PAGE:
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Sunday, April 17, 2022

Passive Recon using Google Dorks and Shodan - Bug Hunting

During bug bounty or hacking.. I always try to find more and more tricks to enumerate for my target domain. So most of the times I love to find free information on google using dorks and Shodan. So I will tell you how we can find very juicy information which I use to broaden my attack surface by finding more (potentially vulnerable) assets and uncovering secrets. 

Google Search

Google already have lots of information but to get information about our target we need to follow some tricks. So we use google dorking which is a technique of making more specific queries to Google Search based on filters and restrictions defined by the user so that the search engine returns more concrete results. It includes filters of the form


and logical operators between the filters

filter:value [OPERATOR] filter:value

Some easy to use filters are

nurl:cmd and allinurl:cmd execute returns results from companies’ domains, like, which belongs to Randstad.


intitle:Organisation intitle:Internal or allintitle:Organisation Internal

intext:password -www

will ask Google to return results from every subdomain of known to it, except for This is a good query to use for additional subdomain discovery, in case your automation missed any subdomains.

Lets try some practical approach inurl:src

returns result with the parameter src in the url, like e.g. Then later, the endpoint can be analysed for possible vulnerabilities, especially if the parameter has a name that points to specific vulnerabilities like e.g. the parameter return points to Open Redirections.

Now if we try to find Dashboard for Jenkins . We can do that like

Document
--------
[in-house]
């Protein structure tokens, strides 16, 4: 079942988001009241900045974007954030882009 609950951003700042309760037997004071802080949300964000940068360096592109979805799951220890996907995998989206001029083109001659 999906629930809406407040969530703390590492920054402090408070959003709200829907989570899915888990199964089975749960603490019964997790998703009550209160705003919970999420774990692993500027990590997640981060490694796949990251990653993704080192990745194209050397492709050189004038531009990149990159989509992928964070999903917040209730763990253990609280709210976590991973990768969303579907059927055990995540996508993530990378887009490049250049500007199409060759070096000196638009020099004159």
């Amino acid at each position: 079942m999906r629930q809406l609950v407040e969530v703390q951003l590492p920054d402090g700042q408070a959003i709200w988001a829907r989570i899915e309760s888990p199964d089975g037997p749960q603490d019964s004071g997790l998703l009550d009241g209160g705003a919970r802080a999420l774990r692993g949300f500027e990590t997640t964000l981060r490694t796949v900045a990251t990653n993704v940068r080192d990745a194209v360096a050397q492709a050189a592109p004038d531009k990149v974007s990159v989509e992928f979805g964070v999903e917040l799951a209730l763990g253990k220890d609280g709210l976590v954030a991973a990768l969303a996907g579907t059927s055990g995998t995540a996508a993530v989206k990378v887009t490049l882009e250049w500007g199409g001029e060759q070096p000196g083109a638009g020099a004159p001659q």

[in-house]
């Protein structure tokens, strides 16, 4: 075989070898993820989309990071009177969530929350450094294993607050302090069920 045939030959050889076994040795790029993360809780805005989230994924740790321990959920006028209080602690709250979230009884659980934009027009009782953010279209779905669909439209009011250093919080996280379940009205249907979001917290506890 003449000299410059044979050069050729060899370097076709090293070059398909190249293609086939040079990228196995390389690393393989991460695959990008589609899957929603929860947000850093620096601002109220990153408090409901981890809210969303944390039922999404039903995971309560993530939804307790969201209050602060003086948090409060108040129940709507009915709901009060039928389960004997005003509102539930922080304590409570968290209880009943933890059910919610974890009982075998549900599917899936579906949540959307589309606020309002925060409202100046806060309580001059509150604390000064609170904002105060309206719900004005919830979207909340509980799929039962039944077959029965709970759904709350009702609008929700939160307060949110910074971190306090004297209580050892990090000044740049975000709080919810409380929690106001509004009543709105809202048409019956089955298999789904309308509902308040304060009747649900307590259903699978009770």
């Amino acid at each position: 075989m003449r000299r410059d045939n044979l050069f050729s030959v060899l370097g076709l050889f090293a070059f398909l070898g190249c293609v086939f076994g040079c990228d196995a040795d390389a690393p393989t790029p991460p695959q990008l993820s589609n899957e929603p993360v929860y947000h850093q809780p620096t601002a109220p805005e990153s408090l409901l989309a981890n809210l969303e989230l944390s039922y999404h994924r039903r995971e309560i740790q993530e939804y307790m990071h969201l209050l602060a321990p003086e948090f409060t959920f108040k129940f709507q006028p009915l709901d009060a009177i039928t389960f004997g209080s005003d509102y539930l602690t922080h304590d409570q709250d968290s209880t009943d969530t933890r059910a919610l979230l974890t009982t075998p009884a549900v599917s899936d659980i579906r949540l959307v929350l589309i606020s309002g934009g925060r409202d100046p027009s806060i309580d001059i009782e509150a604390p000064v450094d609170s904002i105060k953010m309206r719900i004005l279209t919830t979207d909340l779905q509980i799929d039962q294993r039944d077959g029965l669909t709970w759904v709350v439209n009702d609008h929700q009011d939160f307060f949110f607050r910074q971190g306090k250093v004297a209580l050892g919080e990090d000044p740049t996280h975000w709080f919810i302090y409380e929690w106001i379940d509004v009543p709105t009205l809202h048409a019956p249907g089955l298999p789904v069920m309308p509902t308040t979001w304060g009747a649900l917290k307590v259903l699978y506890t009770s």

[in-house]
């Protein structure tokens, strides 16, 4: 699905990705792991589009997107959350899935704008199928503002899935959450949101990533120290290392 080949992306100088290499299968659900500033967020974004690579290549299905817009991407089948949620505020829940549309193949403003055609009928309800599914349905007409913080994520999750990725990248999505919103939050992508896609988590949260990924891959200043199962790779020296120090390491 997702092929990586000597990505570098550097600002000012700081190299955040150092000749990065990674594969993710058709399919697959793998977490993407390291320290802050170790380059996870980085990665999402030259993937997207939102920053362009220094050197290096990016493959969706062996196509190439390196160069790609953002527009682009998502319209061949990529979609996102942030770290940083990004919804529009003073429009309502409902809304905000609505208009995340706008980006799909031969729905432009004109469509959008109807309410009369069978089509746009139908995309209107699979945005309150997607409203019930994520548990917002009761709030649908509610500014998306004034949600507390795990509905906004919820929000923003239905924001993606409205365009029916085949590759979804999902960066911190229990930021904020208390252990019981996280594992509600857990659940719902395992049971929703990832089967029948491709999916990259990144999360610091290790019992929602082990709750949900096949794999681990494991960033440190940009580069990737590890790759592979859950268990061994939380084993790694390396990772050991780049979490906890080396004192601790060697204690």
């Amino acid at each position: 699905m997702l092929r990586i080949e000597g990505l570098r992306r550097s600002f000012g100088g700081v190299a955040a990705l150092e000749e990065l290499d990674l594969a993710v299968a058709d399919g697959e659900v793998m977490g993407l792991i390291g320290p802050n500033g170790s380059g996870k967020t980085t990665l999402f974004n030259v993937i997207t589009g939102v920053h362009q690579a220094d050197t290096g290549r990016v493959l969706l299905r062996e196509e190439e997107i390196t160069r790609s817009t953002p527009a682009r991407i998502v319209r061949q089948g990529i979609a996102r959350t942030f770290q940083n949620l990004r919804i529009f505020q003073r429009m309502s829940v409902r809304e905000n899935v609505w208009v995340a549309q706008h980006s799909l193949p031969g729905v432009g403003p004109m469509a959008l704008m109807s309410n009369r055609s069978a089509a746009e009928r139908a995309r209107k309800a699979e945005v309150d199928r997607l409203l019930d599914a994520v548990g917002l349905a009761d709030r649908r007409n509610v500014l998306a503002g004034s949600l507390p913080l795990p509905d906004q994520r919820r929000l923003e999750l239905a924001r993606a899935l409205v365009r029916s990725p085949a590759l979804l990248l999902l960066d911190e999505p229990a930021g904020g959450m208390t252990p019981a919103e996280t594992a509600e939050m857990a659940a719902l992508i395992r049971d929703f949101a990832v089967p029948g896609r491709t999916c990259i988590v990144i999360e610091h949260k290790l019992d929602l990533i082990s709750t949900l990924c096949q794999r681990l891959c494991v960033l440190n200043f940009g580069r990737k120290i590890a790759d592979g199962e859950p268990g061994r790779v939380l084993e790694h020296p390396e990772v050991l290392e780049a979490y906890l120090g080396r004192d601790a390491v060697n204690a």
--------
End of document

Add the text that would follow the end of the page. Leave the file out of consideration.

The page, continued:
intitle:"Dashboard [Jenkins]"

This will return a public Jenkins instance belonging to, if there is any.

Many more info about google dorkings can be found at which contains large number of Google dorks queries for uncovering secrets and information on a target, like e.g. discovering private keys with the query

Now lets talk about SHODAN and how we can use it to find relevant information about our target

This project  collects information about web servers such as open ports, services running on those ports and their banners. 

To use Shodan , we need paid account then only you can explore to the highest level. To use it we also need to use tricks as we use google dorks. So below are some of the ways how we can use this search engine.


Returns the servers with the specified http status code, e.g. http.status:200.


Queries for the specified http title that can be found in the banners. A distinctive example is the shodan dork used to find BIG IP vulnerable components: http.title:"BIG-IP®- Redirect".


Returns servers with the specified web technology that is used on the website, e.g. http.component:"jenkins".


Finds servers with the specified string included in the SSL certificate, e.g. ssl:"Microsoft". This Filter can be further specified with ssl.expired, ssl.version (more on the resources).


Finds servers with IP belonging to the specified organization’s netblock, e.g., org:"Microsoft"


The port filter returns components with the specified port open, e.g. port:8080.


Using this filter shodan returns servers running the specified operating system, e.g. os:Windows.


Using this filter shodan returns devices running this specific product, e.g. product:"Apache Tomcat" or product:"IIS Windows Server"


The version filter is to be combined with the product filter. It specifies the version of the specified product, e.g. product:"Apache Tomcat" version:"7.0.82"


This filter is only available to academic users or Small Business API subscriptions and higher. It’s used to to return components vulnerable to the specified CVE identifier, e.g. vuln:cve-2010-2730.


Using search engines for passive reconnaissance, either that is endpoint or secret or subdomain discovery, requires a lot of digging and can take some time. But when it comes to bug hunting, the more digging a bug requires the more probable it is to not be a dupe. Testing out the filters and creating unique and creative queries is the key.


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